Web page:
Happy March! I hope spring is making a welcome appearance in your part of the country / world!
We recently had an article on Mirrors in the Classroom, by Sally Radell, of Emory University in Atlanta, GA. The first
article was written more for the dancer — Sally has now written one for us which focuses on mirror use from
the teacher’s perspective.
It’s so important for teachers to understand the effect mirrors can have – both positive and negative – and how to best integrate them into classroom teaching, for the students’ best interests. As I mentioned in my intro for Sally’s
first article, I always remember the great Betty Jones (Jose Limon Company dancer and world-famous Limon teacher) saying, “mirrors put you outside your body, not in it” — good words to take to heart, and now we have recent research, such as Sally Radell’s, to give scientific support to them!
It’s easy to develop a “mirror addiction” when teaching dance. This is particularly evident when teaching beginning level technique classes. I primarily use the mirror as a classroom management tool to visually “bring all of us together” in the learning of new phrases. I usually have the whole class face the mirror. I stand in front, also facing the mirror, as I demonstrate the new material with the dancers behind me following along. This enables me to watch the students as I guide them through the phrase while simultaneously calling out movement cues to help them through the challenging portions of the material. This can be a particularly efficient use of time in short dance classes where I am always pushing myself to make it through my lesson. However, I have noticed a certain level of dependence on using the mirror in my teaching; too much reliance on the mirror can create problems that are detrimental to students’ technical development and body image.
What are the drawbacks of mirror use in the dance classroom?
- Especially when I work with beginning dancers, I see that the visual reflection of their bodies in the mirror is a more powerful experience than the proprioceptive muscular sensation of performing a movement. Under these circumstances, a dancer “removes herself from her body” to the point where she cannot learn to fully trust her proprioceptive self. Yet without full access to this movement information, a dancer’s growth can be impeded.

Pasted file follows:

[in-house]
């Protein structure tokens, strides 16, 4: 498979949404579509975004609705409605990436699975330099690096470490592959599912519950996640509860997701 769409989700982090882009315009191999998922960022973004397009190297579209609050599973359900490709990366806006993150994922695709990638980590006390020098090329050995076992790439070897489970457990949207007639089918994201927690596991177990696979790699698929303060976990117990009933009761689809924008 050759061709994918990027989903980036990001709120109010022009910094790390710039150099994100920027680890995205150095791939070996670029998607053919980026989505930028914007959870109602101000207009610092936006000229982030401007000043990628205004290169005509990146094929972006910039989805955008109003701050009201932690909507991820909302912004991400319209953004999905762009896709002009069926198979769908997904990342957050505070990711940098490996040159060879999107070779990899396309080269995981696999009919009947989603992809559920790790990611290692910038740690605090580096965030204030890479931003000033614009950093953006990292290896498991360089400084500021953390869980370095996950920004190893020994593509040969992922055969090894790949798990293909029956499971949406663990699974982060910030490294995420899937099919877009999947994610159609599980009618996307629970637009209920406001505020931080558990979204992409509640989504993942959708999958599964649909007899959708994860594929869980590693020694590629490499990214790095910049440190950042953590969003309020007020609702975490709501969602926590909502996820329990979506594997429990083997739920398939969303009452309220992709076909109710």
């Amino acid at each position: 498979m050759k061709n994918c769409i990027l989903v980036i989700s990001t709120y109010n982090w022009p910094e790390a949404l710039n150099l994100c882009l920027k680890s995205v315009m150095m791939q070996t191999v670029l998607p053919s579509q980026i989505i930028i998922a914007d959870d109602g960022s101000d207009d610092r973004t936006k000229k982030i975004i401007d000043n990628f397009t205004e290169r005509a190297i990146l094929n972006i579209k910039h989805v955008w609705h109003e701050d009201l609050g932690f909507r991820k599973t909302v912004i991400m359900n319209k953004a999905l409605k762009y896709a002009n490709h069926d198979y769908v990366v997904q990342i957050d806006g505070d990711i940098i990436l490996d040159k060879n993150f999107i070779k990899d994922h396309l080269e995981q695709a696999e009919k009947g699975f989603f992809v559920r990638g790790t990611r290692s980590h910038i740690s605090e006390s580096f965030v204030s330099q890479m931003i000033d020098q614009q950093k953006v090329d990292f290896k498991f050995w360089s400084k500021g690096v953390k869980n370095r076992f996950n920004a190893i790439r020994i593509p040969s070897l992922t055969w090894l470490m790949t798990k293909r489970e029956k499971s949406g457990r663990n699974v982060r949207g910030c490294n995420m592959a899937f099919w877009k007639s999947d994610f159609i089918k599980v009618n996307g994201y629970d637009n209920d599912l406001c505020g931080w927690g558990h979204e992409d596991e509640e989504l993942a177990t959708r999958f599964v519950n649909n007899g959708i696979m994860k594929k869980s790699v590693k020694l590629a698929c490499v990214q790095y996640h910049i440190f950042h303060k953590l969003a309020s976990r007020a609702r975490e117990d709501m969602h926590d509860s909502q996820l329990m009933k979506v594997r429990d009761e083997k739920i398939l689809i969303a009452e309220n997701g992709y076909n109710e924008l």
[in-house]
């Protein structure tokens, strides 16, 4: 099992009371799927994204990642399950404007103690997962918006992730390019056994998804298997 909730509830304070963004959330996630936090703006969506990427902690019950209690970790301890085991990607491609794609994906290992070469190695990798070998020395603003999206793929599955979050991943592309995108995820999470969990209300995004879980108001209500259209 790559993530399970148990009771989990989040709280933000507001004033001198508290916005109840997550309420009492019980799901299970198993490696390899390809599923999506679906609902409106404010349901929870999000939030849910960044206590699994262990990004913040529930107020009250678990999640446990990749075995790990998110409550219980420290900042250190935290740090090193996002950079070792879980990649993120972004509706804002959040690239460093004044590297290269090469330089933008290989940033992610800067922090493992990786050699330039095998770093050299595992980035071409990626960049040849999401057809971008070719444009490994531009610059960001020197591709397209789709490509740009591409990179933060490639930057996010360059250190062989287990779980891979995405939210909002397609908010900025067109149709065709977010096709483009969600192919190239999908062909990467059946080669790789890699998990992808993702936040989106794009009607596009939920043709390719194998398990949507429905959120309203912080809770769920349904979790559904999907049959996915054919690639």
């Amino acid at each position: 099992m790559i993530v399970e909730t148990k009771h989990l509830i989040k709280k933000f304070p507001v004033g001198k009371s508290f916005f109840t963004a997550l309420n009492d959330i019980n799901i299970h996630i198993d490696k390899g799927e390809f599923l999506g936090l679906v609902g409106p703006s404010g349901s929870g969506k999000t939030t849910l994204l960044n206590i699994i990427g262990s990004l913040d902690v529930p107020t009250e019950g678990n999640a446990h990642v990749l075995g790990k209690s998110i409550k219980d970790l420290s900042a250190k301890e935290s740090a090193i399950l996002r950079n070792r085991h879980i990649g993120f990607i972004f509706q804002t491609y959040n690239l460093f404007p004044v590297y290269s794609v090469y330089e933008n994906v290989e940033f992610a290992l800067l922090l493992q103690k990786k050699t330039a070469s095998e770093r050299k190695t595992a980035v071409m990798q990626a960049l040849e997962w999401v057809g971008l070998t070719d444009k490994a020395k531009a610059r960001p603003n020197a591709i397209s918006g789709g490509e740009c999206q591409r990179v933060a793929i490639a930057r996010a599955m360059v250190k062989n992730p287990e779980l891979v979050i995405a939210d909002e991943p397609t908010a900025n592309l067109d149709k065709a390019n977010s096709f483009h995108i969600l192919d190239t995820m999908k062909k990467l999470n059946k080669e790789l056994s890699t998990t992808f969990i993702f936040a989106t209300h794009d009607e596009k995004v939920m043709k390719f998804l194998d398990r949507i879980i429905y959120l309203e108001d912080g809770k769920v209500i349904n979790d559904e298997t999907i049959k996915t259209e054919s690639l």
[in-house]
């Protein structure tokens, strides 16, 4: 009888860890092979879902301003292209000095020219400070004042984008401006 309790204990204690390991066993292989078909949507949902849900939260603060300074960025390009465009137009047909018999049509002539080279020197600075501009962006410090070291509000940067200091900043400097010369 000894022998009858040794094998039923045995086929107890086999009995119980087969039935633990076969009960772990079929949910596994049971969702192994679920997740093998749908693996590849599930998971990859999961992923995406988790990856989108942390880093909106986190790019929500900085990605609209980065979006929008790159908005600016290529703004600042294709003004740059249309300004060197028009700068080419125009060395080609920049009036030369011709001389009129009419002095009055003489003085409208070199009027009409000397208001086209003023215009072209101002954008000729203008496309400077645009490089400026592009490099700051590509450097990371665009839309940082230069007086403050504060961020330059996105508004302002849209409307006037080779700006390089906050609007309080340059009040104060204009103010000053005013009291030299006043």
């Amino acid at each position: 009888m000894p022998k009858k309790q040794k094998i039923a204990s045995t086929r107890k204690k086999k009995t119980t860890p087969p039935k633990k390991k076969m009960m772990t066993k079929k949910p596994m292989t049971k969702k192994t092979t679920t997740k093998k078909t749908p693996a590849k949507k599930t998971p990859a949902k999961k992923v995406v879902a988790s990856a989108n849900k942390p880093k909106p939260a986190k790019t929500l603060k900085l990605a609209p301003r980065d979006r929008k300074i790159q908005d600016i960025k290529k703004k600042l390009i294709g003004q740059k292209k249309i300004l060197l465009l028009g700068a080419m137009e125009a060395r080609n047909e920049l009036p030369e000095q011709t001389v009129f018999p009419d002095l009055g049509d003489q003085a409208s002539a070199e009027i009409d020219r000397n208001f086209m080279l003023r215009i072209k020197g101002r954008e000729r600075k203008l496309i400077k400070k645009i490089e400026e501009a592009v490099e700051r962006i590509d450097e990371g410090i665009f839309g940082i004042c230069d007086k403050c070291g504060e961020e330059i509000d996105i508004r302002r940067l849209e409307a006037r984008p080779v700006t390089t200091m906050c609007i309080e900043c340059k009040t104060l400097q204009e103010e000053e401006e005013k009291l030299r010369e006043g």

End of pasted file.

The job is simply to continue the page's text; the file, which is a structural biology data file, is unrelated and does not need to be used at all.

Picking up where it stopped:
- Research shows that mirrors in dance classes can contribute to the development of a poor body image for dancers. Often more advanced students will be more critical of their body in the mirror because they have a more highly developed eye for identifying technical weaknesses. They struggle to negotiate between the two-dimensional reflection of their body in the mirror and their three-dimensional body in motion. This heightened self-consciousness may cause a dancer to see her body as an object to compare to others in the room. This whole dehumanizing process can cause stress, negative self-evaluation, and ultimately a poor body image.
- Teaching with mirrors can slow down the development of a dancer’s technical skills, especially in the slower adagio phrase where students find plenty of time for mirror-gazing. The more they focus on individual positions, the less likely they are to learn the flow of movement and the muscular connections a dancer needs for smooth technical advancement.
- Remember that not all students have the maturity and objectivity to use the mirror constructively. Dance counselor Julia Buckroyd, who is an emeritus professor from the University of Hertfordshire in the UK, reports that most teenage students are unable to see an accurate image of themselves in the mirror. They cannot detach themselves from their reflection in order to benefit fully from the information the mirror provides.
So what’s a dance teacher to do?
by Emily Kate Long
With March upon us, and no end in sight to Mother Nature’s blustery hostility, is it redundant to even mention winter weather? The aching cold of drafty studios, the slushy trudge to rehearsal, and the stale film of salt laying everywhere are enough to dampen anybody’s spirit.
For this late-winter installment of Finding Balance, I offer you a collection of dance humor. It’s my hope that these comic nuggets will bring some sunny distraction to your day. Enjoy!